Excepted from introduction and summary
The first few years of a child’s life are profoundly consequential in terms of brain development and growth. In a matter of a few months, a typically developing infant or toddler will move through milestones fast enough to make their parent’s head spin—if it isn’t already spinning from the turmoil of financial stressors that come with a new addition to the family. Many young parents are just starting out in the workforce, hoping to give their children a bright future while struggling to afford the very immediate costs of raising a baby. This presents an exceptional opportunity for public policies that can support young families during this critically important stage.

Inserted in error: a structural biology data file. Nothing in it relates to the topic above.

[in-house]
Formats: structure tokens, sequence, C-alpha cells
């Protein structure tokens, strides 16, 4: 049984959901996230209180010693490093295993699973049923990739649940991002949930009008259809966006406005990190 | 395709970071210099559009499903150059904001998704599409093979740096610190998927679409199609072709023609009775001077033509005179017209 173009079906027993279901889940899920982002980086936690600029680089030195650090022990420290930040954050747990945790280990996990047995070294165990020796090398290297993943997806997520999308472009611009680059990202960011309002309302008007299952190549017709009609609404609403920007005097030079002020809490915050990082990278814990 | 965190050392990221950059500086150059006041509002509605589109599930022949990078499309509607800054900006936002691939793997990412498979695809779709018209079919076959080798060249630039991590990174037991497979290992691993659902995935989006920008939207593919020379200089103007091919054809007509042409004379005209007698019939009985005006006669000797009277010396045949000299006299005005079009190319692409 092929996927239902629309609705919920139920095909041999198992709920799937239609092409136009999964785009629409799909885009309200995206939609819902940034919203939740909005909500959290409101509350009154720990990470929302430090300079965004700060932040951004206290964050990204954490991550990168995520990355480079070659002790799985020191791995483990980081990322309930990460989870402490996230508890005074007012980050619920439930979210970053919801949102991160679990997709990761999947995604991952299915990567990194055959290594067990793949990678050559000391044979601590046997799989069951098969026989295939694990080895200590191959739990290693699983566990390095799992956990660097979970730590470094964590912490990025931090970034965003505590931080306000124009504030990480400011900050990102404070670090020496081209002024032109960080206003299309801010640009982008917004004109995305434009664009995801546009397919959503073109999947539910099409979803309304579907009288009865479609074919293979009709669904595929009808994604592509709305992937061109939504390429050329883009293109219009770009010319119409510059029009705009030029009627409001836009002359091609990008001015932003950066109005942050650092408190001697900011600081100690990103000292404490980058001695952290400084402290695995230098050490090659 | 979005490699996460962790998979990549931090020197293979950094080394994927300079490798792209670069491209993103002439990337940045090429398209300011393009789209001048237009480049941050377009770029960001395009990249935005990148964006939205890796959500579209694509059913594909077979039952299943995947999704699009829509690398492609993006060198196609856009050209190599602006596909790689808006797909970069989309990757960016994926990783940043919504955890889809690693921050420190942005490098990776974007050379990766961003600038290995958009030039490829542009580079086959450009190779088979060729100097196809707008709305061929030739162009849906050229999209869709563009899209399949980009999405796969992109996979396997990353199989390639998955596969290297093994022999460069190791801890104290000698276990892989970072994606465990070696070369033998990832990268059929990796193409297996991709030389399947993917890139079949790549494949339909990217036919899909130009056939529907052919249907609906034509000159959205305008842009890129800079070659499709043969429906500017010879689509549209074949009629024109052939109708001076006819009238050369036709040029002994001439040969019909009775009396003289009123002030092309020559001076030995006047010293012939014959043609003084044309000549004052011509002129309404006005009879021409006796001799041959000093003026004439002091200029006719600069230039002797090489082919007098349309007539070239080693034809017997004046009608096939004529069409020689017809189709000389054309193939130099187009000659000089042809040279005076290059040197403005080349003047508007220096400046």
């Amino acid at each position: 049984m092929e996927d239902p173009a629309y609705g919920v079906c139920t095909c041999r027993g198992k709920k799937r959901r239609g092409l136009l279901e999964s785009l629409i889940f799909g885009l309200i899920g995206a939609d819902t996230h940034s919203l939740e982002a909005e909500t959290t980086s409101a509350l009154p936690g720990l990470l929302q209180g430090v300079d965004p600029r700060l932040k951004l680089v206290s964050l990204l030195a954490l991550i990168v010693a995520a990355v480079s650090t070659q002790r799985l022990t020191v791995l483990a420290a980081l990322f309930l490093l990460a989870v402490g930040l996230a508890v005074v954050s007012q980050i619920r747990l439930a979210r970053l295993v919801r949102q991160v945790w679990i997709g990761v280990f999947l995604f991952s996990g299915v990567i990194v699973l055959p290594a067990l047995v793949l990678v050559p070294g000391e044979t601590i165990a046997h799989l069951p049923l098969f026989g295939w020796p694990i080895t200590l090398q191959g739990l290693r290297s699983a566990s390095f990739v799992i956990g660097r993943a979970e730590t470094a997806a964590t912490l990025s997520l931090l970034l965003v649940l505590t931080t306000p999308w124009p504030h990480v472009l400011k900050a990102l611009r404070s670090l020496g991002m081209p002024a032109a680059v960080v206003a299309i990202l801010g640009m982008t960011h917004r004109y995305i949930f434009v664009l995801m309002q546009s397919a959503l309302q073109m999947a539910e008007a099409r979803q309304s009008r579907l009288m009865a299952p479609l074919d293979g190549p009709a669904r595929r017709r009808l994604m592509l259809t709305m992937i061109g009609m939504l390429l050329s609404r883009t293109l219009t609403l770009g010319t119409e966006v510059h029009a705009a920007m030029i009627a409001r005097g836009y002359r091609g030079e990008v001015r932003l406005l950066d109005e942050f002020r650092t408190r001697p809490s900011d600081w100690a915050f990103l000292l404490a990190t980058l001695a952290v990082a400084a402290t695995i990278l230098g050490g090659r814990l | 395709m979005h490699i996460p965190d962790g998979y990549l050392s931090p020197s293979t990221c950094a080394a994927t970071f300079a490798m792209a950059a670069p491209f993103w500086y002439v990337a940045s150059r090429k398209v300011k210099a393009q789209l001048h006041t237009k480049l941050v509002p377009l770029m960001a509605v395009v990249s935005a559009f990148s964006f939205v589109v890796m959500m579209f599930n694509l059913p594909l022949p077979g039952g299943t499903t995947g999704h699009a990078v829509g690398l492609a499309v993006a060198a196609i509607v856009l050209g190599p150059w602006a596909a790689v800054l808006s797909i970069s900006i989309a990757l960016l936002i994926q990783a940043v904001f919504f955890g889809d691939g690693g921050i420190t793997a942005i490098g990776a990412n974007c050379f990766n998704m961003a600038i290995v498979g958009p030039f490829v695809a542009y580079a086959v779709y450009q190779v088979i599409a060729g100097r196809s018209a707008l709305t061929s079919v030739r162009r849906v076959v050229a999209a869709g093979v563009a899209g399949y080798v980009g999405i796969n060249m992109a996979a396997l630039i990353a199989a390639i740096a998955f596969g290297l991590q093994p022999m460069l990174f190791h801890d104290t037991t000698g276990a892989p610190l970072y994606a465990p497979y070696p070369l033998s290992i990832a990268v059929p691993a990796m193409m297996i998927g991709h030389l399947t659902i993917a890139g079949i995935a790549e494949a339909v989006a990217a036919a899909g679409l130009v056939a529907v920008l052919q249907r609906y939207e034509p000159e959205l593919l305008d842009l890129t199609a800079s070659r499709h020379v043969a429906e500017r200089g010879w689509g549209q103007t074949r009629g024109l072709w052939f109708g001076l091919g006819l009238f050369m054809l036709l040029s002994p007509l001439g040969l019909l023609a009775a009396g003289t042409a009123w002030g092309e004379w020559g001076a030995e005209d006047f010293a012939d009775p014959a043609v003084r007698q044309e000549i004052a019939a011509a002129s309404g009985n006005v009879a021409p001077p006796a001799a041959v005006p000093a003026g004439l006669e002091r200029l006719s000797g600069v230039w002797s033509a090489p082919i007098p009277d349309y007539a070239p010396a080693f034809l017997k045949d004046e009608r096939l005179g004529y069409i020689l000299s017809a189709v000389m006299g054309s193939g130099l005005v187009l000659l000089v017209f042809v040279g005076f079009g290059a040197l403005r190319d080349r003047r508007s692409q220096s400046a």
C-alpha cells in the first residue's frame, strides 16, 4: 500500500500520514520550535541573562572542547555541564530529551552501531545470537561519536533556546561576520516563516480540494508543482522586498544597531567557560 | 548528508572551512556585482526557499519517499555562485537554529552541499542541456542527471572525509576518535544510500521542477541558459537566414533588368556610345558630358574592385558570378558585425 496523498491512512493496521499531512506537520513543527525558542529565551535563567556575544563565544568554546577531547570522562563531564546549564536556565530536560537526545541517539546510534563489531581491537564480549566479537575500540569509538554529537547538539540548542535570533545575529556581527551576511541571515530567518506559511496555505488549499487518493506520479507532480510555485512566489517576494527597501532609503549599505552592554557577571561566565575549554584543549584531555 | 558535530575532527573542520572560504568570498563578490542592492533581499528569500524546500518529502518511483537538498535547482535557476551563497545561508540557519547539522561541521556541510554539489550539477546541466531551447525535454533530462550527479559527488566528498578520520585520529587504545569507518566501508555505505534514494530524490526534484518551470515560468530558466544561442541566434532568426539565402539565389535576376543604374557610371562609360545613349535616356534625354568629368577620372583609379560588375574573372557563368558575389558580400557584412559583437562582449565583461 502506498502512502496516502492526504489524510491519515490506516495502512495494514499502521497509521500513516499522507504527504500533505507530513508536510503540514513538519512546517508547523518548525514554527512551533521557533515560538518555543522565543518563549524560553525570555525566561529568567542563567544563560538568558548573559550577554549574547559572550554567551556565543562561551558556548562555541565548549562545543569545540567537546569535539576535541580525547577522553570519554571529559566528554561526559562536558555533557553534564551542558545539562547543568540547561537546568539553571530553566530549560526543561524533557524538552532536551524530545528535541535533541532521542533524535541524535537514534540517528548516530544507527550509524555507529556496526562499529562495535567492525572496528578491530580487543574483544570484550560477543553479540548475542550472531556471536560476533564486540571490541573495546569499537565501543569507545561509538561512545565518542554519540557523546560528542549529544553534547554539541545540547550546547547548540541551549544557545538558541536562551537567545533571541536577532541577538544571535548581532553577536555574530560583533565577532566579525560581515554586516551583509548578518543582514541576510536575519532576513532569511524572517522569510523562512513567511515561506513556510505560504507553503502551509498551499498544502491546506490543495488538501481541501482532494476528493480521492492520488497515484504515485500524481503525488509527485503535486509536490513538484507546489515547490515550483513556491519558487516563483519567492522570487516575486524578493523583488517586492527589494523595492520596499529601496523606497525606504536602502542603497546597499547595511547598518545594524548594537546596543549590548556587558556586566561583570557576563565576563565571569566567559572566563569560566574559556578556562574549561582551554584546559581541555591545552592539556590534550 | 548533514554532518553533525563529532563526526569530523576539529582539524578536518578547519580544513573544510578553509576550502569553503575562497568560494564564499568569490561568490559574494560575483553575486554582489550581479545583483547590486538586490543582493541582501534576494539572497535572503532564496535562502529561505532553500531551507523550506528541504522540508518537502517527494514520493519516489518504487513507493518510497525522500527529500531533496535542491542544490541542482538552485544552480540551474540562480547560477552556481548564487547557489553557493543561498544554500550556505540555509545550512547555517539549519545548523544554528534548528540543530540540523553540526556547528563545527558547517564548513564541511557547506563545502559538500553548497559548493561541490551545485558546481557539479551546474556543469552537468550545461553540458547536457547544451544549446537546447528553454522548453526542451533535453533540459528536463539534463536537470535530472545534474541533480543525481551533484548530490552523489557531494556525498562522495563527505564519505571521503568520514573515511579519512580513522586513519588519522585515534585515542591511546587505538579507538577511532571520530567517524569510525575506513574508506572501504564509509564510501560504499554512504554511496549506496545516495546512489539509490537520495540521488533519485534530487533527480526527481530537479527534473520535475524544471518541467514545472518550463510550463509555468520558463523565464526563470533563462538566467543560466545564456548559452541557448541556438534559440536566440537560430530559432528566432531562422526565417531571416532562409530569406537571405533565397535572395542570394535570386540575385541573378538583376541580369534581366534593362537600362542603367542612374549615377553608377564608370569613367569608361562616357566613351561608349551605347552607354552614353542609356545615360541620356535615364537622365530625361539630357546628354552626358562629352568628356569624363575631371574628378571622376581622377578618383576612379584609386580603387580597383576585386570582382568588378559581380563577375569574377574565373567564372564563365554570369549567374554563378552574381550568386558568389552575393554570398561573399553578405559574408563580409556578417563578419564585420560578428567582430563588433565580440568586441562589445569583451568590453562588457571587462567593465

By increasing public investment in child care from birth to age 5, the early care and education system can be made more equitable for parents and children. Today, families with greater resources have many more choices when it comes to child care. For most parents, child care choices are constrained by the high cost of providing care for an infant or toddler. With few affordable options, some parents leave the workforce out of necessity rather than choice, which can have a compounding effect on lifetime earnings and savings. This circumstance disproportionately affects women and has been identified as one of the primary reasons that the United States now trails other economically developed nations when it comes to female labor force participation.